Good news, Columbia. The United States one-upped Haiti in this year’s World Press Freedom Index.
Yep, that’s right. The land of the free clocked in 46th on the index. Countries ranked higher include Ghana, El Salvador and Estonia. The best countries: Finland, Netherlands and Norway.
Reporters Without Borders, the organization that does the ranking, noted that the U.S. fell 13 places, “one of the most significant declines, amid increased efforts to track down whistleblowers and the sources of leaks.” It cited the seizure of Associated Press phone records and the conviction of Pfc. Bradley Manning as a few of the examples. A New York Times reporter was ordered to testify against a source. The hunt for mega-leaker and former National Security Agency analyst Edward Snowden continues.
But let us not dwell on the Obama administration’s search for would-be do-gooding scofflaws. After all, Sunshine Week is upon us.
What, you’ve forgotten to mark it on your calendar? Don’t worry. You have all next week to celebrate. Look for news organizations and watchdog groups of all types popping the cork over our access to government records, but they’ll also bemoan all the ways government bars people.
This month, the Sunshine Law allowed the Missourian access to documents relating to concerns about and work done at University Village, where a Columbia firefighter died in a walkway collapse. We could all read the probable-cause statement in the homicide of 8-month-old Finley Steele because Missouri statute says, “All incident reports and arrest reports shall be open records.”
Exceptions to the law allowed the UM System Board of Curators to close the doors to four meetings since Feb. 5. The March 5 announcement said the closed session was “for consideration of certain confidential or privileged communications with university counsel, negotiated contracts and personnel matters.” The next day, we all learned that the highest-paid public official in the state just got a mere 10.7 percent pay raise, to $3.1 million guaranteed salary. Don’t cry for Coach Pinkel, though. His incentive bonuses and pay for things like wearing Mizzou apparel increased, as well.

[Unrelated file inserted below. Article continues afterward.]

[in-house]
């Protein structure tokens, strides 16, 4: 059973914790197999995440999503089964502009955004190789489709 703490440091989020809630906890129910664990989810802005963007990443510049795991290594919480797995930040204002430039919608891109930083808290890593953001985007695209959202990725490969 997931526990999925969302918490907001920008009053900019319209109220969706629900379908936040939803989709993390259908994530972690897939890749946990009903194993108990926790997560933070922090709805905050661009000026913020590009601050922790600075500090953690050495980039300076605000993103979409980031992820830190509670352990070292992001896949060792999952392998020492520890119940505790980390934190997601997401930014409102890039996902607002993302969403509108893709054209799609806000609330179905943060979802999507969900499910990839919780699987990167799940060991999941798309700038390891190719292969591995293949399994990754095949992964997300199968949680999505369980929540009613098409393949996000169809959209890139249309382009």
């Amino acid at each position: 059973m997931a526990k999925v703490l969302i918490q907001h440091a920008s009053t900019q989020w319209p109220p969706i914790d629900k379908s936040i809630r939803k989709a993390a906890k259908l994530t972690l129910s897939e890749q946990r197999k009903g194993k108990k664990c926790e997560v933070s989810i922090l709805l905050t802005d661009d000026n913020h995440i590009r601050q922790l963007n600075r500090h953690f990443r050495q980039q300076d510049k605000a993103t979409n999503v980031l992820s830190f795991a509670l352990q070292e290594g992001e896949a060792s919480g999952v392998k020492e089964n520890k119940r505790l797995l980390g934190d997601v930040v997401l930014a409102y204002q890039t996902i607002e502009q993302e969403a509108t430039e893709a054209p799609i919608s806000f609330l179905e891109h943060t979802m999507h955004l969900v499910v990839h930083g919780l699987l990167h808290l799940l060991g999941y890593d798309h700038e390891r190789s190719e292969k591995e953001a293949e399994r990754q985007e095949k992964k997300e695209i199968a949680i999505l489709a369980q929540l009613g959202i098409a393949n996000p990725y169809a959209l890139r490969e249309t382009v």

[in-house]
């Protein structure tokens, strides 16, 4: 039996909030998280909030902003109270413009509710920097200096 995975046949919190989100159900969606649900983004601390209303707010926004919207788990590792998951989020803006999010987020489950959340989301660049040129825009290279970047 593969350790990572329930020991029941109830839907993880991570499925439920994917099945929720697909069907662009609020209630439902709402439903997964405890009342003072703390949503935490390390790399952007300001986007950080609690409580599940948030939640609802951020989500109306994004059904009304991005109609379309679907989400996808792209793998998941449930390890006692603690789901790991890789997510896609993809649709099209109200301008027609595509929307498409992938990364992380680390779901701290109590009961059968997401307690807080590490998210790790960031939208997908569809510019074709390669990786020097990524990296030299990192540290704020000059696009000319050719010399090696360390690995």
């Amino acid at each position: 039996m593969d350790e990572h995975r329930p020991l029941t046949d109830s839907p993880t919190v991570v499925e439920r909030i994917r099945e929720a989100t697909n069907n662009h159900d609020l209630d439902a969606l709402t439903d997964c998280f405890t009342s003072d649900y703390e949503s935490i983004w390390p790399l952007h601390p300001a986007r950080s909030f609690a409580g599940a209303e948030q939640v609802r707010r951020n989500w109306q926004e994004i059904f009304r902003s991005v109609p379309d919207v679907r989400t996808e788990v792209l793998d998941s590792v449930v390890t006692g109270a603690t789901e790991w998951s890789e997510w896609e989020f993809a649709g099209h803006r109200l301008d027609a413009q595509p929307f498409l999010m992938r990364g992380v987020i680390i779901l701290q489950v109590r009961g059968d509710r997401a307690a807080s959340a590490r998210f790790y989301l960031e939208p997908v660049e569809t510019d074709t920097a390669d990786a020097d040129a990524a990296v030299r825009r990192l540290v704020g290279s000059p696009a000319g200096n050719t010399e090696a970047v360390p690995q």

Changes to the Sunshine Law could be coming.
The presumption in the law right now is that the actions of a public body be open to the public and that exceptions should be “strictly constructed.” Our own Sen. Kurt Schaefer has sponsored a bill that would tighten some of the language in those exceptions to open records or meetings.
A hearing was held on the bill Monday. As you might expect, the Missouri Press Association is in favor of the bill. The Missouri Municipal League, the Missouri Association of Counties and the Missouri School Boards Association are some of the groups in opposition.
Some of the proposed changes that I particularly like:
Top job applicants: The names and qualifications of the final five applicants for a top administrative position would be open. So when the search for a new MU chancellor was on, we would have been able to know the names of the finalists and, presumably, be able to weigh in on their qualifications. Instead, the university simply announced the winner, R. Bowen Loftin, who says he'll reveal the finalists for the open provost's job.
Sunshine violations: Right now, it’s next to impossible to hold public officials accountable because a complaint must show that they “knowingly" violated the law. Schaefer’s bill would remove the word.
Timeliness: Sometimes, a Sunshine request at the local level is referred to the state’s attorney general’s office. The local folks want an opinion of whether they have to open up some record or other. The bill would give the attorney general 45 days to respond.
Everyone needs a deadline.
Passage of the bill won’t get the United States ahead of Switzerland or Namibia on the World Press Freedom Index 2015. But it won’t hurt.